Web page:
BBI: How will the fact that you have so many receiving tight ends influence the way a three wide receiver set is used with your regular receivers?

Michael Pope: It won’t affect it, it will complement it. Because defenses only have so many preparation repetitions in their week in getting ready to play a team. If they are working on a lot of offensive sets and plays out of those they can only get very good at a couple of them. So if you can show them two tight ends and two backs, three tight ends and one back, two tight ends and two wide receivers with one back, spread out formations that look like two minute or third down situations, but they come on first down. So they have to prepare all their different defenses looks for all those combinations. They would have to have a thousand reps to get everything covered. Obviously that is not going to happen, so what we are trying to do is diminish their preparation time for any one of our sets, and as the game progresses we try to determine which one is the most effective.

BBI: What is the difference in the way tight ends are used today versus the way the Giants used them back in 86 and 90?

Michael Pope: I think it is a little bit similar in some ways not so much here but at other places where I have been where I had guys who could run real well. Mark Bavaro was the prototype tight end in this organization. So he was dominating enough to be a good blocker. Defenses were not quite as complicated back in the mid 80s. He was better off because he was just working mostly against linebackers. Now people put a safety in the game sometimes just to help cover Jeremy because he can run, he is faster than Mark was. He is not as powerful yet; he is faster. Dinkins and Shiancoe both run real well, and Rivers runs well, so what we are looking for are the mismatches. In the NBA the bigger guy on the smaller guy, or the one against a guy who does not hold up well in coverage. And that is what we are tying to get are mismatches where we can find them. So this is not like anything the Giants have ever had before. I don’t there has ever been this much speed at this position. We have to prove that this is the right answer obviously. But we never had these types of athletes play this position in all the years I was here before.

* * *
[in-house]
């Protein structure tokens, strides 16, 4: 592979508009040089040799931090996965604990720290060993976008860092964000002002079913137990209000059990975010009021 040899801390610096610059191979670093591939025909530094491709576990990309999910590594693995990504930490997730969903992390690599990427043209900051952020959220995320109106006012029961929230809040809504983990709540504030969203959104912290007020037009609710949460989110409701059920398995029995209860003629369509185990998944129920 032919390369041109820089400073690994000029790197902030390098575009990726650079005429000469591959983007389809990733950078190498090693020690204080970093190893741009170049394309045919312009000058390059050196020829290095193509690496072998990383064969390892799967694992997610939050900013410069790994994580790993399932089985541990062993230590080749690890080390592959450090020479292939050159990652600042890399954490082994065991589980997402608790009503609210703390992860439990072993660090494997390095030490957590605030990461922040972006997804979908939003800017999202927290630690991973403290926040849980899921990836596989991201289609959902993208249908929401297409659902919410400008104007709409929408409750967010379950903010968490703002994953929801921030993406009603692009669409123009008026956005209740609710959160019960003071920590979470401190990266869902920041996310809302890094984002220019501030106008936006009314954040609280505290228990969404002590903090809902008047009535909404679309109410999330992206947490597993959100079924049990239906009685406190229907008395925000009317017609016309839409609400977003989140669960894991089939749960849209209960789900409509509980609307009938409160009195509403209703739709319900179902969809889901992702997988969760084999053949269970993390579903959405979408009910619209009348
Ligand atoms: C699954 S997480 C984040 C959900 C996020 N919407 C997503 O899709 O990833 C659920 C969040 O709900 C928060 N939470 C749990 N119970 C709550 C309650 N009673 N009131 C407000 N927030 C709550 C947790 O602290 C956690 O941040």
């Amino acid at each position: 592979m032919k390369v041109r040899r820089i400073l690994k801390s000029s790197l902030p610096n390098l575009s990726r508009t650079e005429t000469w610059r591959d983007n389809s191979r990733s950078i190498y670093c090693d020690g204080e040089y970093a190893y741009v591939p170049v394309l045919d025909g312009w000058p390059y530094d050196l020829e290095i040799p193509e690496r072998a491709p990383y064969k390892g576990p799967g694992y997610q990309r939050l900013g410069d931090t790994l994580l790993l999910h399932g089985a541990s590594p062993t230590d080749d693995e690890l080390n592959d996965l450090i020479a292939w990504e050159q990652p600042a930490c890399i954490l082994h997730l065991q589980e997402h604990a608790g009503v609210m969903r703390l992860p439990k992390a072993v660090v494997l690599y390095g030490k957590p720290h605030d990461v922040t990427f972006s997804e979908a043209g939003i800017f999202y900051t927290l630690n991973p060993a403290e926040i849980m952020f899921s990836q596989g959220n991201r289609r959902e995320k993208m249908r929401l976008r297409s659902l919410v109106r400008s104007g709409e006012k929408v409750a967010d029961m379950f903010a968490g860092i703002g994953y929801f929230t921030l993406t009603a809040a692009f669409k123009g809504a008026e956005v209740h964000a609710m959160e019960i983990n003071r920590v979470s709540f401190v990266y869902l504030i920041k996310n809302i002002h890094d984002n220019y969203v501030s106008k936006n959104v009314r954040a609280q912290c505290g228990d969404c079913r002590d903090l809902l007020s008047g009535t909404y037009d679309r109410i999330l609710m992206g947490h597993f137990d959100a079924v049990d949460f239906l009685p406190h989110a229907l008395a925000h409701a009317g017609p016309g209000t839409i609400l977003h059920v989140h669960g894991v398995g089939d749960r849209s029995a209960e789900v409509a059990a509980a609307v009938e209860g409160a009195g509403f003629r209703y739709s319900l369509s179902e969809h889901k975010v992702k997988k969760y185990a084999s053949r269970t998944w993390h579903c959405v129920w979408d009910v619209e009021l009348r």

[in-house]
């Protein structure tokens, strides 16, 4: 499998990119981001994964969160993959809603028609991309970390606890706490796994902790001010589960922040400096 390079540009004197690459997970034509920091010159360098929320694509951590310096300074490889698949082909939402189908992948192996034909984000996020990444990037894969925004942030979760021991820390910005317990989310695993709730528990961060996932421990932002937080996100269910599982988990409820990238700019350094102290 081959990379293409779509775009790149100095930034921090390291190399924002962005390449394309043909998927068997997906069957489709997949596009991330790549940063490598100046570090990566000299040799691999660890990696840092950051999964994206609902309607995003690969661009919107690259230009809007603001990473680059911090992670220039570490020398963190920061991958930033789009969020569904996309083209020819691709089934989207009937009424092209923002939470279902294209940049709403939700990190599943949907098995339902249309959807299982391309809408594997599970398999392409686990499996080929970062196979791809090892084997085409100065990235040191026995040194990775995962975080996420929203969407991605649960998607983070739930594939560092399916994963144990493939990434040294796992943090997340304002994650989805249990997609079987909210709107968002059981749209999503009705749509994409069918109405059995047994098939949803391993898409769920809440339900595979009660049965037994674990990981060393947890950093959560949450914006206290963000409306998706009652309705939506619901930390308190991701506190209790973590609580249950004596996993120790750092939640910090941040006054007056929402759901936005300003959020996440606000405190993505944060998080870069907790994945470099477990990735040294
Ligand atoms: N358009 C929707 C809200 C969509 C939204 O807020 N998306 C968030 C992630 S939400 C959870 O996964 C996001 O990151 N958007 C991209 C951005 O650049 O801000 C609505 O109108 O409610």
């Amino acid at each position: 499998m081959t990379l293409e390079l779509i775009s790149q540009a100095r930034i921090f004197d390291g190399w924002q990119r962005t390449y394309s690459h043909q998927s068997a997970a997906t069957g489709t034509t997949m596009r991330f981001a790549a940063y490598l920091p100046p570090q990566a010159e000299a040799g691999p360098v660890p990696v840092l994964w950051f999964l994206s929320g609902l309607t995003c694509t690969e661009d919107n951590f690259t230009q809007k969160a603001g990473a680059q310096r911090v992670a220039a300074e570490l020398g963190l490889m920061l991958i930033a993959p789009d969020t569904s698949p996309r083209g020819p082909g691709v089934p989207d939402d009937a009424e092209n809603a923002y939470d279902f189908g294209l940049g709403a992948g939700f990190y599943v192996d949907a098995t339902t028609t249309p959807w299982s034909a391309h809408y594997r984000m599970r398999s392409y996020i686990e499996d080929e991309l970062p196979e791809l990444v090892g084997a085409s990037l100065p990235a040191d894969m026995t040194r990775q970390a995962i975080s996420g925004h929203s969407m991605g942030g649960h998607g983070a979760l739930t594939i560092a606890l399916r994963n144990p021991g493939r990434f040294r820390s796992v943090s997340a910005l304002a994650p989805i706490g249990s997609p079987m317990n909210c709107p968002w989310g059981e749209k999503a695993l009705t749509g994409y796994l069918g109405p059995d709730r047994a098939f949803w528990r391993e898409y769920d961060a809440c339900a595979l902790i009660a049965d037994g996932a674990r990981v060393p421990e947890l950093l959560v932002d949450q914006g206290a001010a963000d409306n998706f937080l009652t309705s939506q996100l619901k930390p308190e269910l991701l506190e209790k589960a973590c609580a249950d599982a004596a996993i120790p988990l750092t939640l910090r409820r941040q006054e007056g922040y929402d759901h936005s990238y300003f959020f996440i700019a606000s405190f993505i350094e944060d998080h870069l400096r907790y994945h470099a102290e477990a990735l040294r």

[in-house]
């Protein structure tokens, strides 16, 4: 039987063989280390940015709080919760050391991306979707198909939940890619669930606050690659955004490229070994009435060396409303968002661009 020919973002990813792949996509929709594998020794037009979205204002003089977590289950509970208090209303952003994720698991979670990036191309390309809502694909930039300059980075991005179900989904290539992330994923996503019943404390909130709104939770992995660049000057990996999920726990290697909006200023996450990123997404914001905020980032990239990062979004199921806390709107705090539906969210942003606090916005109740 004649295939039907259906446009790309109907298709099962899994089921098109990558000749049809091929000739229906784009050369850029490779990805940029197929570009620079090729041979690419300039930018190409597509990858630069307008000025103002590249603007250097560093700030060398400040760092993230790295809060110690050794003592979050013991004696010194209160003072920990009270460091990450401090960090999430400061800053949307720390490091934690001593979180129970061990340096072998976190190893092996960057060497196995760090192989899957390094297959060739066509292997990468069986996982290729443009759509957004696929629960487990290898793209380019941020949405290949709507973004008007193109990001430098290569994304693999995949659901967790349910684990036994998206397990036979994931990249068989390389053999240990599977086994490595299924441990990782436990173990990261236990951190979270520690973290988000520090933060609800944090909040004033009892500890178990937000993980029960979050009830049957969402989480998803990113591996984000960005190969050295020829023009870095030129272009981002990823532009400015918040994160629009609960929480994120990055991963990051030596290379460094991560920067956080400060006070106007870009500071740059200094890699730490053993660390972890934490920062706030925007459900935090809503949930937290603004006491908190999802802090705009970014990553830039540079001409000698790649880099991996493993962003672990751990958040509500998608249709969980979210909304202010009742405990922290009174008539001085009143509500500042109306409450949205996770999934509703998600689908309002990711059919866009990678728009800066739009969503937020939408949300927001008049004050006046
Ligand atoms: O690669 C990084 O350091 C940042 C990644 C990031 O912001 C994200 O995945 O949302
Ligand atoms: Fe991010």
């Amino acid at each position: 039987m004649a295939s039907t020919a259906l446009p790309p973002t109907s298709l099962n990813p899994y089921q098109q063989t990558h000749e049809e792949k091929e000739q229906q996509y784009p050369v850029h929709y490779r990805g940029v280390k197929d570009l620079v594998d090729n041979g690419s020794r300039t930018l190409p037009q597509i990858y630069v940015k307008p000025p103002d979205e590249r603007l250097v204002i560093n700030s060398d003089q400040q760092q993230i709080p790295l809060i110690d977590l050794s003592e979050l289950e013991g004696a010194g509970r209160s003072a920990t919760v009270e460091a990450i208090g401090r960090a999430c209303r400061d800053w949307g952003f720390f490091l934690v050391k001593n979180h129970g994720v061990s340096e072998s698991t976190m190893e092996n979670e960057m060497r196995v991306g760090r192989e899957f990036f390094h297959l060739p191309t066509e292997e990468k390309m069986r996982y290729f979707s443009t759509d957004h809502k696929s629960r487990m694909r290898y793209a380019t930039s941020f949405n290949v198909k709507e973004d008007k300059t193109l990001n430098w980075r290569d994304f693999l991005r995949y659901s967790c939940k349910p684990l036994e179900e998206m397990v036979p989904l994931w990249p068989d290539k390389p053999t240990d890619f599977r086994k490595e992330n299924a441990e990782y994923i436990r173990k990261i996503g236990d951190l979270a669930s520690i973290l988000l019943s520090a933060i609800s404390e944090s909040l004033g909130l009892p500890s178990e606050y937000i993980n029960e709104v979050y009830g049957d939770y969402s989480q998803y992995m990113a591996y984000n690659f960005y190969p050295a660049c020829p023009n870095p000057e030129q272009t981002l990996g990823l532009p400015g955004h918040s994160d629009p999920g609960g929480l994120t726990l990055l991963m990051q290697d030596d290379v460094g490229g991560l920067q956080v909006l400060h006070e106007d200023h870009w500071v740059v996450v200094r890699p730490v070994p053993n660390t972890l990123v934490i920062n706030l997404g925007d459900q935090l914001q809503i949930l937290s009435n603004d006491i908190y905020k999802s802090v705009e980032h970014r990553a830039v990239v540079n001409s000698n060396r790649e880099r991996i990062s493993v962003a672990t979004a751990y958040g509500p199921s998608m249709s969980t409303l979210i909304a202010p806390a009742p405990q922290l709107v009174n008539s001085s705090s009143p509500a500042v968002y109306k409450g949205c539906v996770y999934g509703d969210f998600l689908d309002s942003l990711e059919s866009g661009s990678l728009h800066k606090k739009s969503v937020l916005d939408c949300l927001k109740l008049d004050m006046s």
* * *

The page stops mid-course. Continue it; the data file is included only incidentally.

BBI: Potentially do you think this could revolutionize the way offenses are played?

Michael Pope: I think the position has come back into favor a great deal because the coverages are going back more to the skeleton two deep type of coverage. People have gone for more speed in the linebacker positions and so these big guys on smaller linebackers is an advantage. Dallas for example has smaller linebackers but they all can really run fast, but none are six foot five. So if we can put the big size there, even if it is a contested throw we at least like to think we have a chance to get the rebound.

BBI: How would you compare Shank to Shockey in terms of his rookie development?

Michael Pope: He is much further behind initially and it is no ones fault. It is just that Jeremy came out of Miami where they play very intense competition. Shank is coming out of a small school, they did a very good job of training him there. He is way overdeveloped for a typical small school player. In the combines he did more reps on the bench press than anyone there. He ran faster than anybody there. He isn’t the typical small school player coming out. From that stand point his development is physically much further along than you would normally see, and it is probably as close to Jeremy development wise, but knowledge and experience and playing against real good players that is where he is behind.

BBI: Could the team keep four tight ends?

Michael Pope: That’s Jim’s call. We are going to keep three probably, and if the fourth one is one of the very best special team players than he will have a chance to be on the team. The third and fourth tight end are going to get on this team from a special team stand point.